June 24, 2024

Dollarscheine und darüber ein grüner und ein roter Pfeil und ein Prozentzeichen

“The United States is heading into a mild recession” – Cash.

Photo: shutterstock

The August inflation data caused some disappointment. However, with gasoline prices falling, there is optimism that the September data will bring better news.

The Fed is likely to raise rates by 50 basis points in November from 75 basis points, Mark Dowding, chief investment officer at BlueBay Asset Management, predicts. The US could slip into a mild recession early next year.

Despite news pouring in from the UK, where the government has been forced to reverse some of its tax plans, investor interest has returned to the US. There, a relatively weak US ISM PMI revived hopes that the Federal Reserve may slow the pace of monetary tightening at its November meeting.

We also expect the Federal Reserve to raise interest rates by 50 basis points instead of 75 basis points at its next meeting. However, it depends on the preferred CPI next week. The August inflation data caused some disappointment. However, with gasoline prices falling, there is optimism that the September data will bring better news.

In addition, it seems clear that the Fed is keeping a close eye on financial conditions. Higher interest rates are expected to slow the economy by tightening financial conditions. If these things start to wind down and the US S&P 500 stock index rises again above 4,000 points, that could be one factor that will lead the Fed to decide it needs another 75 basis points increase. However, growth is expected to slow down. A mild recession appears likely early next year.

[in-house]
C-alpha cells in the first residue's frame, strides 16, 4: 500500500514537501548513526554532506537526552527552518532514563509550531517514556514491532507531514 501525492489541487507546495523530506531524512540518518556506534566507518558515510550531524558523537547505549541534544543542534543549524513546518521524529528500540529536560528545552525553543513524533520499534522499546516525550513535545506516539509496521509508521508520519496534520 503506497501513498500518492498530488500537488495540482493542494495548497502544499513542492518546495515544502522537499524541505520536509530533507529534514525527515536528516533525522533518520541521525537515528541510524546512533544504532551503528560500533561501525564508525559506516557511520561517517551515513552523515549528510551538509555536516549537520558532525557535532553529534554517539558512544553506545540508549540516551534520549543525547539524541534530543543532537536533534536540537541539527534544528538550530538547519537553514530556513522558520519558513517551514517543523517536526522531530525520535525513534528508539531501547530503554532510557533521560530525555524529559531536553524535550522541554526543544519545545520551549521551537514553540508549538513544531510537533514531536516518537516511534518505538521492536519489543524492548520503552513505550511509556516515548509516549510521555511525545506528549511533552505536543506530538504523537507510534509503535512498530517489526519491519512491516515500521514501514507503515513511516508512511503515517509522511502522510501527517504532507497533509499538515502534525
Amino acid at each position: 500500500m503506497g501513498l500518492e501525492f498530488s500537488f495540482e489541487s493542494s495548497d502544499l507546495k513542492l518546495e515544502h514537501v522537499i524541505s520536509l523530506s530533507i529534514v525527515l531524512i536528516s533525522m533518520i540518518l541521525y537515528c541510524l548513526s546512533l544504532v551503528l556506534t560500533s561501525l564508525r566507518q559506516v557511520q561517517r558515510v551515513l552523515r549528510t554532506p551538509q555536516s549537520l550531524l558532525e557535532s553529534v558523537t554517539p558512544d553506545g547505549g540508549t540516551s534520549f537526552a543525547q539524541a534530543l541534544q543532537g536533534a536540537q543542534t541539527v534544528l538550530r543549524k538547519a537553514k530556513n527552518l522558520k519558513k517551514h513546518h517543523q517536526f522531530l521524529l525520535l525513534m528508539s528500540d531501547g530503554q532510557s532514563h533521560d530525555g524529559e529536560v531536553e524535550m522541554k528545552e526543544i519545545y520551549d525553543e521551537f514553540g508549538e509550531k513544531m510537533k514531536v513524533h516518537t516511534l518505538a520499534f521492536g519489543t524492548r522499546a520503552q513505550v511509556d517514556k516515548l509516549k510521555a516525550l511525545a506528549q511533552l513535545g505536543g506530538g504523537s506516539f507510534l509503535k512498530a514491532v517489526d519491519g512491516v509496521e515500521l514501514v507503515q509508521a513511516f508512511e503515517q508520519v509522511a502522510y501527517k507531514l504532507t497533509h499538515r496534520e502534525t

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However, with unemployment likely to rise to only about 4.5 percent, this will not feel stagnant. Although some sectors and some issuers may experience credit deterioration, the overall credit cycle should be relatively benign. The continuing risk is that inflation will continue to frustrate, requiring interest rates to rise to 5% or more.

However, there seems to be some confidence that it will not be the case. At the height of the cycle, interest rates could range between 4.25% and 4.50% in the first quarter of next year. Despite this, early interest rate cuts seem less likely. With that in mind, we believe the 10-year US Treasuries are close to fair value in the range of 3.50 to 3.75 percent.

The relatively benign environment in the United States contrasts with the situation on the other side of the Atlantic. Inflation data may remain problematic in the Eurozone for a few more months. Therefore, it is hard to imagine the European Central Bank (ECB) slowing its stance on monetary tightening as interest rates remain well below neutral levels.

If this means that the European Central Bank is raising interest rates faster than its American counterpart, this may usually be seen as the basis for a trend reversal in the euro. However, with disappointing growth and pressure on the European Central Bank to raise interest rates in a weak economic environment, it is not clear that a major turnaround is imminent.